Bassett Mirror Company to pay $10.5 million for allegations of evading customs duties.

pexels-photo-172276.jpeg

According to a January 16, 2018 Department of Justice press release – Virginia based home furniture company, Bassett Mirror Company (Bassett) will pay $10.5 million to resolve allegations that Bassett violated the False Claims Act (FCA) by “knowingly making false statements on customs declarations to avoid paying antidumping duties on wooden bedroom furniture imported from the People‚Äôs Republic of China (PRC)”.

Wooden bedroom furniture from the People’s Republic Of China is covered under case number: A-570-890 and the scope includes:


The product covered by the order is wooden bedroom furniture. Wooden bedroom furniture is generally, but not exclusively, designed, manufactured, and offered for sale in coordinated groups, or bedrooms, in which all of the individual pieces are of approximately the same style and approximately the same material and/or finish. The subject merchandise is made substantially of wood products, including both solid wood and also engineered wood products made from wood particles, fibers, or other wooden materials such as plywood, oriented strand board, particle board, and fiberboard, with or without wood veneers, wood overlays, or laminates, with or without non-wood components or trim such as metal, marble, leather, glass, plastic, or other resins, and whether or not assembled, completed, or finished.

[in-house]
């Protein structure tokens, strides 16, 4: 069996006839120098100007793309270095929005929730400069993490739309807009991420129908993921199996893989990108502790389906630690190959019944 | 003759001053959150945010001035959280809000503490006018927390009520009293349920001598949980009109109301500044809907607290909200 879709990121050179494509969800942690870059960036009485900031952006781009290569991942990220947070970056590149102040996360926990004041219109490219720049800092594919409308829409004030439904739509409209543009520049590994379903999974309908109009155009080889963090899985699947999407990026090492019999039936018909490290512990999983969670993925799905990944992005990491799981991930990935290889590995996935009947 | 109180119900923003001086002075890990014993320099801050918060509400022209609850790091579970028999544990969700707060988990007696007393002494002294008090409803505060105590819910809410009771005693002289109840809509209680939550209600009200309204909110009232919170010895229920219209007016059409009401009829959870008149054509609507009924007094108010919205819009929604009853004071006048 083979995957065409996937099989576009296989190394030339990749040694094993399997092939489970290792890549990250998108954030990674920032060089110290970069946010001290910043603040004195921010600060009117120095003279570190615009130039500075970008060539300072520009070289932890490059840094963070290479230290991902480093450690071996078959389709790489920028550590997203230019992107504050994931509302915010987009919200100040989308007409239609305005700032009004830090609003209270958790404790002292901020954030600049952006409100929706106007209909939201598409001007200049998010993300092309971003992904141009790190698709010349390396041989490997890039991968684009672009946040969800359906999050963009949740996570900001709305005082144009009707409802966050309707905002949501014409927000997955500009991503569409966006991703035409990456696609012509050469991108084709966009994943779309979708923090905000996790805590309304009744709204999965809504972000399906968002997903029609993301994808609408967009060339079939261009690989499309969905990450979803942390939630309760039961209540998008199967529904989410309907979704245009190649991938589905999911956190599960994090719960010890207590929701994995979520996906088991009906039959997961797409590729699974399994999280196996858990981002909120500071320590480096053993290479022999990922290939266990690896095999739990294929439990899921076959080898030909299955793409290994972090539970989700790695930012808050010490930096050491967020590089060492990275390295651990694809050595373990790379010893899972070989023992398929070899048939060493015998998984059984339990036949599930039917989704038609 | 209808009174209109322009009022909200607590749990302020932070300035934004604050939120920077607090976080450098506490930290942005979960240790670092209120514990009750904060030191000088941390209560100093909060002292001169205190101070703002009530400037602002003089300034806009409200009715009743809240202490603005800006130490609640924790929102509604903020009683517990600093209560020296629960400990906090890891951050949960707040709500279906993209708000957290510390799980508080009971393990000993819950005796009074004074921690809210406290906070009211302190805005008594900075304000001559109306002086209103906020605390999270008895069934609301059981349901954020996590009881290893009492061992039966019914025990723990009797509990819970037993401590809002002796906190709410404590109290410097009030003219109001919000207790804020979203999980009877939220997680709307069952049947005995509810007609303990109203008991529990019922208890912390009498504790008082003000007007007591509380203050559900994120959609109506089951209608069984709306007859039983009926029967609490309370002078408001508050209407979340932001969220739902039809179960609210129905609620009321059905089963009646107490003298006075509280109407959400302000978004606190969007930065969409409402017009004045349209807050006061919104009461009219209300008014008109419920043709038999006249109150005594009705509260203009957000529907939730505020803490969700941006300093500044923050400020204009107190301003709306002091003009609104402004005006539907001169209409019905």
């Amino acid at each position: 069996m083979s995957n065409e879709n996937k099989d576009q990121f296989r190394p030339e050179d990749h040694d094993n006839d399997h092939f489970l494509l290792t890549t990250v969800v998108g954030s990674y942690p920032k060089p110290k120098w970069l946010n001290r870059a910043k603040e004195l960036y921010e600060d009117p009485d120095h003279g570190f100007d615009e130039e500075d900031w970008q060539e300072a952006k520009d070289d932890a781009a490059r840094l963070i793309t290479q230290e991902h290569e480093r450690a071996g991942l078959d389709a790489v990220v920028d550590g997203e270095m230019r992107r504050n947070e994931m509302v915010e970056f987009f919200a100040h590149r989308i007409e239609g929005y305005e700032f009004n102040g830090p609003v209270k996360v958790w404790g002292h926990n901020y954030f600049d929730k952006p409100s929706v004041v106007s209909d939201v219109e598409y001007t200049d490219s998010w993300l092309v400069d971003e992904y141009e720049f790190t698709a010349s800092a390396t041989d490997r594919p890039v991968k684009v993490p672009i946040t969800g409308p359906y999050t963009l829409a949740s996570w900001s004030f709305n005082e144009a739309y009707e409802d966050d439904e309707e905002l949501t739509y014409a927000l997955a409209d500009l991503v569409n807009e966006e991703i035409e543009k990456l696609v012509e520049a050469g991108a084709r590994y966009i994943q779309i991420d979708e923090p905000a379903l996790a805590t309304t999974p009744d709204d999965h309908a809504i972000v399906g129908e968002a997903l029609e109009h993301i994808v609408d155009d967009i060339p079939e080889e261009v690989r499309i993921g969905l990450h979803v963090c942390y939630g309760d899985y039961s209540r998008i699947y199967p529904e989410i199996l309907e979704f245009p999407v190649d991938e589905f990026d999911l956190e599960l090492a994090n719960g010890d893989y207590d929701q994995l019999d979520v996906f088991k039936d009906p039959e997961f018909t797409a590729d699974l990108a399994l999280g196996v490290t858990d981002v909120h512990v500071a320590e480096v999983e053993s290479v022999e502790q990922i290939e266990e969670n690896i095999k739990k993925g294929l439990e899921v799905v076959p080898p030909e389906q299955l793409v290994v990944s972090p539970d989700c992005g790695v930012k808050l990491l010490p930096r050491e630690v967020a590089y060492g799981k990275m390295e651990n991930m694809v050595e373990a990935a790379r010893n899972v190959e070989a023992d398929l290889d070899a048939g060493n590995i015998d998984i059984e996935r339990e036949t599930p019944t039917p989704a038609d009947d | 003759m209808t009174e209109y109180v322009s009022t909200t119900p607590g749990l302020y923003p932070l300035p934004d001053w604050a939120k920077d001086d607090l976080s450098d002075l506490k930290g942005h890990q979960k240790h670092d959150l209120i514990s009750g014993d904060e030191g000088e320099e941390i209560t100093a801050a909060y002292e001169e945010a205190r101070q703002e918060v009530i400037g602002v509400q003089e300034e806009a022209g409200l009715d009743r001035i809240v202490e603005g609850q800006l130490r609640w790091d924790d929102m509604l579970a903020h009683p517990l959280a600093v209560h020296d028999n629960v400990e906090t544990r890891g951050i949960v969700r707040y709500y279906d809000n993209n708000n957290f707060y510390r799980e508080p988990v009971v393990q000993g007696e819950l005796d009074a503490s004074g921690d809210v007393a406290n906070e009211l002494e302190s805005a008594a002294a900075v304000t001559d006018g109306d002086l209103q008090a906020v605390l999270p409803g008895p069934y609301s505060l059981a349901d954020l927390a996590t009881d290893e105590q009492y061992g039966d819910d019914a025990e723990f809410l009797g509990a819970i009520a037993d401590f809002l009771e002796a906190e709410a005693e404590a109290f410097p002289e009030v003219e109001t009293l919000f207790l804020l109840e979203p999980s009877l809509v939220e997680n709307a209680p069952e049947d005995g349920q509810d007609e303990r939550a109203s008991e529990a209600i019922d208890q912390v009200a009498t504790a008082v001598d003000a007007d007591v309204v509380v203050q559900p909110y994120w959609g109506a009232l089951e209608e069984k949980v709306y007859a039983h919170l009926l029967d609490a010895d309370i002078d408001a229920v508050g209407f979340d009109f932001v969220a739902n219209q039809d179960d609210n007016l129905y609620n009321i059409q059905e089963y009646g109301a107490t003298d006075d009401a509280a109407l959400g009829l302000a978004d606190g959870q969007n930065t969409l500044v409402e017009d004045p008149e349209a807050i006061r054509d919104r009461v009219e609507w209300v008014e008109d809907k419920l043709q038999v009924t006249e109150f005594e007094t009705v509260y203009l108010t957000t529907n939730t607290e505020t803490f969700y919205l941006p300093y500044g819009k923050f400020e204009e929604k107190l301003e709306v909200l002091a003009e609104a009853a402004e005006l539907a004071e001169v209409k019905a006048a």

Since 2004, imports of wooden beddroom furniture from China have been subject to dumping duties and the current PRC rate is 216 percent.

The US Department of Justice alleged that for a five year period (2009 to 2014), Bassett evaded payment of antidumping duties owed by misclassifying the furniture as non-bedroom furniture on import documents. By classifying imports as “non-bedroom furniture”, Bassett avoiding paying the duty rate of 216%.

In general, antidumping duties are imposed against foreign companies for “dumping” products into the US market at prices below cost. Most of the foreign companies are located in “non market economy” countries such as People’s Republic of China and the Socialist Republic of Vietnam. By imposing anti dumping duties on goods, the US Department of Commerce is attempting to protect US businesses and “level the playing field” for domestically manufactured products.

Given the current administration in the White House, we can expect the Department of Justice, CBP, and Commerce to further strengthen their enforcement of antidumping duties for any and all goods entering the US.

If you are not sure whether your imports from China are considered “wooden bedroom furniture, or if you have been alleged to violate the false claims act by misclassifying imports, avoiding payment of duties or any other import and export related claim from the US government, contact David Hsu at 832.896.6288 or by email at dhsu@givensjohnston.com immediately. There is no cost for the initial consultation and in most instances, time limits to take action are running – don’t miss your chance, contact us today.

Leave a Reply

%d bloggers like this: